Survey: "Consumers still frugal, eating at home"
In fact, while many experts say the recession is over, four-in-five Americans (79 percent) say they do not feel like it is and seven-in-10 (71 percent) say they will continue the savings habits they developed during the economic downturn.
The survey shows that the recession continues to impact the way people shop for and prepare food, and even as tough times subside, consumers find their new frugal habits hard to break. In fact, of those who made changes to their food shopping or preparation habits, most of those changes will continue into the coming year.
ConAgra said its survey found:
* In the past year, 75 percent of Americans have cooked more meals at home and they say they will continue to do so. Two-thirds (68 percent) say cooking has brought their family together and three-in-five (61 percent) say they enjoy cooking more.
* Four-in-five (79 percent) say they will continue to focus on saving by using coupons, store specials or a budget, and two-thirds (63 percent) will continue to cut back on premium purchases.
* Two-thirds (67 percent) of those surveyed say they have enjoyed becoming more of a bargain hunter.
* Half (49 percent) of those already making cutbacks will freeze more meals, and two-in-five (38 percent) will continue to stretch meals.
* About one-third of consumers have sought to save money by stretching out meals with water or canned foods, or by buying more frozen or prepared meals.
"Consumers are saying loud and clear that the effects of the recession are lingering," says Supermarket Guru founder Phil Lempert. "Over the past 20 months shoppers are heading back to shopping lists and looking for real value. When they are in the store, they are shopping in more locations, especially in the center of the store. Many are turning to canned or prepared products, which can offer both cost savings and convenience for those who are cooking and eating at home more."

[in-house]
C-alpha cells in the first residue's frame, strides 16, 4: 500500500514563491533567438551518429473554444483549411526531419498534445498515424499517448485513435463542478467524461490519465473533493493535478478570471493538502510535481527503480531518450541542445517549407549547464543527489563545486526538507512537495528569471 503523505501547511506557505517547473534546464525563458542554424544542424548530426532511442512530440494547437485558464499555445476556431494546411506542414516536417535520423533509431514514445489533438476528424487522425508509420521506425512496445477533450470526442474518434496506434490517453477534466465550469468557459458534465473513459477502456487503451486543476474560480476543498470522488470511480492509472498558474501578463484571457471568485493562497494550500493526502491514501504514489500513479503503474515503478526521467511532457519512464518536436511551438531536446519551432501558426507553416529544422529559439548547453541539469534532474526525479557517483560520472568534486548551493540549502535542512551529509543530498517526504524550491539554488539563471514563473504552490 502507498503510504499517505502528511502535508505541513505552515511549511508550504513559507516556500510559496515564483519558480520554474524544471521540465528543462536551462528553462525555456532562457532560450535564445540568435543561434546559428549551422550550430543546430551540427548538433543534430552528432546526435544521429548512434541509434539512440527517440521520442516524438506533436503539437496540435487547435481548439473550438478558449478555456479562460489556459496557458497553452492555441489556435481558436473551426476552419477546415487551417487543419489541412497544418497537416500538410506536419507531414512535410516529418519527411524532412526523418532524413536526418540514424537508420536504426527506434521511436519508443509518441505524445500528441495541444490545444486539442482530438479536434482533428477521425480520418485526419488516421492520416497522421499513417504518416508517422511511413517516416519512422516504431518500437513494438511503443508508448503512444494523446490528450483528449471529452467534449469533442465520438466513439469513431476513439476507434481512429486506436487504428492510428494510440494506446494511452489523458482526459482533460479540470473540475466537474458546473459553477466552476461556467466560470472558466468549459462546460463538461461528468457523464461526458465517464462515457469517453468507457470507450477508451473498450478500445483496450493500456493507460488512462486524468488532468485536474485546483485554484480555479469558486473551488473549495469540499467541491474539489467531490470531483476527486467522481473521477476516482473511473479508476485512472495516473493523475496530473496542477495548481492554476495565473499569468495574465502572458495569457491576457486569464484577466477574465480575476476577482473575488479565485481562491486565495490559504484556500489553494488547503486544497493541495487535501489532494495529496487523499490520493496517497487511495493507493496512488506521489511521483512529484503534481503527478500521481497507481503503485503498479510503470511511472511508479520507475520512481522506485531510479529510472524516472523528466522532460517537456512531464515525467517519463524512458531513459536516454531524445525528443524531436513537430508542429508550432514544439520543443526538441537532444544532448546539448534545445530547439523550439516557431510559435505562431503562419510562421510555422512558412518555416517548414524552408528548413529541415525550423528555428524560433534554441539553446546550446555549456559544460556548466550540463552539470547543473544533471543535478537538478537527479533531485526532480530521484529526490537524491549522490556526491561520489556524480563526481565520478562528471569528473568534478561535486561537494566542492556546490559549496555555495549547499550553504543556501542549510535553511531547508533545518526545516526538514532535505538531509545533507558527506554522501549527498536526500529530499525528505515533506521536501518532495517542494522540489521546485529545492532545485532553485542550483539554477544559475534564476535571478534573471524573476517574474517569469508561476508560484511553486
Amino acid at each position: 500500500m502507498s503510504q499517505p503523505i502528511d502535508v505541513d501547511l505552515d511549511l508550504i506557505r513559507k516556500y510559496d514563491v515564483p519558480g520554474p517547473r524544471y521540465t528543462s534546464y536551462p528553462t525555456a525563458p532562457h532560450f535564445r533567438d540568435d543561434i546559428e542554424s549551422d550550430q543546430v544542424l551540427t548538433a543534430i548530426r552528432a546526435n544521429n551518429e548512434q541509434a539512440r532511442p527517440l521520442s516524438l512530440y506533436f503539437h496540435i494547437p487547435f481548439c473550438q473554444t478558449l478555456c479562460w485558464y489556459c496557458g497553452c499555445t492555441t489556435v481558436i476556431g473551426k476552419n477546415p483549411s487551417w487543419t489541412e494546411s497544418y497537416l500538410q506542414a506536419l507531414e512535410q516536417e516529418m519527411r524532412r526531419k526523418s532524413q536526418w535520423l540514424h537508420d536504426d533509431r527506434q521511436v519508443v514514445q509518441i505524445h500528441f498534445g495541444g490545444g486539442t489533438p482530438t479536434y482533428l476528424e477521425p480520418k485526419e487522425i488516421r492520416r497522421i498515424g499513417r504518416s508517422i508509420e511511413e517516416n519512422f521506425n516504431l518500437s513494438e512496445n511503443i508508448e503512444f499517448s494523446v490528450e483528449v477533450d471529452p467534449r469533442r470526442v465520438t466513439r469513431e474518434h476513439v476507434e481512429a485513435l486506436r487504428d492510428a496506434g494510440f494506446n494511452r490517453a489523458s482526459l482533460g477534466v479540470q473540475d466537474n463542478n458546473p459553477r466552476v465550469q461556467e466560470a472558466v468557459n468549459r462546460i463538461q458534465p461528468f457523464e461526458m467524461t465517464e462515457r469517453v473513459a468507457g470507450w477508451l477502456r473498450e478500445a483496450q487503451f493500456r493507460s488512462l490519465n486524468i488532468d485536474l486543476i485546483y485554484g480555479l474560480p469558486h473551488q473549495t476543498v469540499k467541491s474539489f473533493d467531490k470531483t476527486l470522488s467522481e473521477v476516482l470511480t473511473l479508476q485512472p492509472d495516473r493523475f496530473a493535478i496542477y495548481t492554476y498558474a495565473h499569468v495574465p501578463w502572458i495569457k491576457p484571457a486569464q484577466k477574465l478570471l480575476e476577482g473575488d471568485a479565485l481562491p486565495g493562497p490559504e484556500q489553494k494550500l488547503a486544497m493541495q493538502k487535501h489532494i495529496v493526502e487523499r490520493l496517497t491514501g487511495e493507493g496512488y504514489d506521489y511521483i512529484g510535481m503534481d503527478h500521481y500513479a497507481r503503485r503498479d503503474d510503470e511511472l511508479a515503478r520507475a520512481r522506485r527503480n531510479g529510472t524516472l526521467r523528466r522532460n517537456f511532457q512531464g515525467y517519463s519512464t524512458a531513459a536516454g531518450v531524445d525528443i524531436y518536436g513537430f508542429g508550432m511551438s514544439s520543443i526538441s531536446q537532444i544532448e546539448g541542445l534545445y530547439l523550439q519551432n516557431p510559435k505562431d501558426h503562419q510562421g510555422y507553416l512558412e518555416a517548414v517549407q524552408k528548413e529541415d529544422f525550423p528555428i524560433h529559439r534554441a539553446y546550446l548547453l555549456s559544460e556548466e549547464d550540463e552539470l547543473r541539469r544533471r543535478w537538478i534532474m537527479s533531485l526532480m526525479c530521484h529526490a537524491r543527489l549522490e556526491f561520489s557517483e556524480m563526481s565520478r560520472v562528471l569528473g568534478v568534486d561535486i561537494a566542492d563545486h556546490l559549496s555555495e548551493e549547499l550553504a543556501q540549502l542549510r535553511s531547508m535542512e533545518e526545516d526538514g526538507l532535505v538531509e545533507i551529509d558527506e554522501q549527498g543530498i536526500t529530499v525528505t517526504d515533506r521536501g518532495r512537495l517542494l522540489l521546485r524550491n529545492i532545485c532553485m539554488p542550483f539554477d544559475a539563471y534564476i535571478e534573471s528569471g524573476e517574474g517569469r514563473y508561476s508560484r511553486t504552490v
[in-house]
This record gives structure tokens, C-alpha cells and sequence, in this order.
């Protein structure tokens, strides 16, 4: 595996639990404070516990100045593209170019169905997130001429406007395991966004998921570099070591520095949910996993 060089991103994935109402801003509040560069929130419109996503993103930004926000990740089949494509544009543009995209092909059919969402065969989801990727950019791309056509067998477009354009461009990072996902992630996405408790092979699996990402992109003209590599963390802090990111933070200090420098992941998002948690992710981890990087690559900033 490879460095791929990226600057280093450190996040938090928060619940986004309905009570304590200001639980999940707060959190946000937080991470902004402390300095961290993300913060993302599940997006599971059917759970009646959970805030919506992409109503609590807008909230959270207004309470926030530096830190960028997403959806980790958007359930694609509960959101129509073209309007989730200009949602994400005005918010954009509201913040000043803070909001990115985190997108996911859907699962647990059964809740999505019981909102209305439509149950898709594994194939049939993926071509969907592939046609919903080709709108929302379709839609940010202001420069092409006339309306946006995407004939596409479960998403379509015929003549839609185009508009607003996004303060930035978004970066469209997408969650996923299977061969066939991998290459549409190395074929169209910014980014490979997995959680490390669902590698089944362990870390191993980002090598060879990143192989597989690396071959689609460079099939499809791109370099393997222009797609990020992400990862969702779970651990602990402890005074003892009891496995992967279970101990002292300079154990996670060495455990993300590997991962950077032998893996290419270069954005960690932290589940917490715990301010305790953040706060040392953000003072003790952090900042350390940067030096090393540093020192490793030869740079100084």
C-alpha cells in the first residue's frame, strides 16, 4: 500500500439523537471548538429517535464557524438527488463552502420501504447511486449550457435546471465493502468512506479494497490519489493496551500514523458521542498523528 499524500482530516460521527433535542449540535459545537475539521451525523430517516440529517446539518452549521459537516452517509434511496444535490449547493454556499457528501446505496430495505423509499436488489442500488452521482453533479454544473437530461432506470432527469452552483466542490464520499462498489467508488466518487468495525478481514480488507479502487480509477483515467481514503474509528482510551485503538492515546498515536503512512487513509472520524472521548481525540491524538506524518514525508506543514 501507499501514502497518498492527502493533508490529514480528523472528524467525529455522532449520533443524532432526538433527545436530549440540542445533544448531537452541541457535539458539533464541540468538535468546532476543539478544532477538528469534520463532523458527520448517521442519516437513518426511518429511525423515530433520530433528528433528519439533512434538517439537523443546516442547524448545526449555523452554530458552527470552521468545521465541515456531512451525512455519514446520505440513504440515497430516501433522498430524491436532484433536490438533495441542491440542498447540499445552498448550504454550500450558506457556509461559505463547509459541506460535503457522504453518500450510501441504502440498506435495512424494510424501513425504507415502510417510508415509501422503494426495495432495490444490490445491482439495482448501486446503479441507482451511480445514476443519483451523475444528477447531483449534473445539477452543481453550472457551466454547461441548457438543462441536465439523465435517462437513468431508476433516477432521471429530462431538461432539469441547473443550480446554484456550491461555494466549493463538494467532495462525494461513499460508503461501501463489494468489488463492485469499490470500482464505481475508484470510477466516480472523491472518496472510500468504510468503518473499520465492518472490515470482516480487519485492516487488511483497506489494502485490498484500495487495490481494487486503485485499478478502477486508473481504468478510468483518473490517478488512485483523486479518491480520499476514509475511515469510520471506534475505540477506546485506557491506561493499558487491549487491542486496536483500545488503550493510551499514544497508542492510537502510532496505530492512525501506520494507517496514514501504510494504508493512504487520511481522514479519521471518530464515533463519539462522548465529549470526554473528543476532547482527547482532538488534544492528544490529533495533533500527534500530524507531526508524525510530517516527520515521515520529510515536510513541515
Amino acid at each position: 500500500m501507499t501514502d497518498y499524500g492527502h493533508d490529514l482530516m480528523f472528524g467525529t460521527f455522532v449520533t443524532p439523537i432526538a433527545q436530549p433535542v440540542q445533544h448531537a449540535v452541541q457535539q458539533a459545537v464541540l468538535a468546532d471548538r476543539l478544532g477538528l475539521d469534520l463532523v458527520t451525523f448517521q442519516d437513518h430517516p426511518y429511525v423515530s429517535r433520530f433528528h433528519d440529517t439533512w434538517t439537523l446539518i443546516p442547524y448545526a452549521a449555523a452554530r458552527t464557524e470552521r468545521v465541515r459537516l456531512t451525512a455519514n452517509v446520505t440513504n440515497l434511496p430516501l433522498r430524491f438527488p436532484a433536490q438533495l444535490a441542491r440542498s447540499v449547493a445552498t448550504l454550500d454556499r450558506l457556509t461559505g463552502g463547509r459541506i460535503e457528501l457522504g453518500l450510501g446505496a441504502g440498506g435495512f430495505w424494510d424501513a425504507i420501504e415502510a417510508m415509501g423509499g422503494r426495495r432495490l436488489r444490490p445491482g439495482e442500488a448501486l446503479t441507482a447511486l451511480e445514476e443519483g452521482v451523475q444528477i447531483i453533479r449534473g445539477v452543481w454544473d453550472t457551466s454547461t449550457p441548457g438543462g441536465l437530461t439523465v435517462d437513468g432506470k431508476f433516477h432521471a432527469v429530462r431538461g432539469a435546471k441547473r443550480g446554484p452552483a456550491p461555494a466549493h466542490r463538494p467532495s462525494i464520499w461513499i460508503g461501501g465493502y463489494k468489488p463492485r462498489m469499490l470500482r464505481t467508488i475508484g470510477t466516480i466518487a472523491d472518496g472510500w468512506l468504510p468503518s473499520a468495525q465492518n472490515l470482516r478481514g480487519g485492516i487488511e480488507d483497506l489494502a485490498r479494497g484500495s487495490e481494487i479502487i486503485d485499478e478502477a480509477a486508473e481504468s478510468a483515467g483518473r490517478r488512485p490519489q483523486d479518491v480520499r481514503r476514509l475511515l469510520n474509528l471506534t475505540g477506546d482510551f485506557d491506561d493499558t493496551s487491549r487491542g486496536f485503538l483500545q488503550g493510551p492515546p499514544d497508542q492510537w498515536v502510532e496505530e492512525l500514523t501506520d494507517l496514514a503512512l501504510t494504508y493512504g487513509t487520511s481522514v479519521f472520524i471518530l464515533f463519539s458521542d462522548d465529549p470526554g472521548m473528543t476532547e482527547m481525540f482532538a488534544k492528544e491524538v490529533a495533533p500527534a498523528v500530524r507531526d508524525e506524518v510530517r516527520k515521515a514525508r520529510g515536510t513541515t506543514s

Recession inspires newfound love of cooking?
While economics drove many consumers into their kitchens, a newfound love of cooking may keep them there post recession, says ConAgra. Half of Americans (52 percent) say they expect to cook more in the coming year than they did last year, and among younger consumers, the trend is even stronger. Seventy-two (72) percent of those ages 18 to 34 say they will cook more.
Seventy-one (71) percent of younger Americans have started cooking new dishes, although 59 percent say they don't always know what they're doing and that they'd like to be better cooks. Still, they enjoy cooking more so than the general population -- 75 percent compared to 61 percent.
One reason may be that younger consumers believe cooking increases quality family time. Eighty-one (81) percent say cooking is bringing their family together, compared to just 68 percent of the general population.
Survey Methodology: This report presents the findings of a telephone survey conducted among a national probability sample of 1,018 adults comprising 509 men and 509 women 18 years of age and older, living in private households in the continental United States. Interviewing for this CARAVAN(R) Survey was completed during the period March 26-29, 2010. Results have a margin of error of +/-3 percent.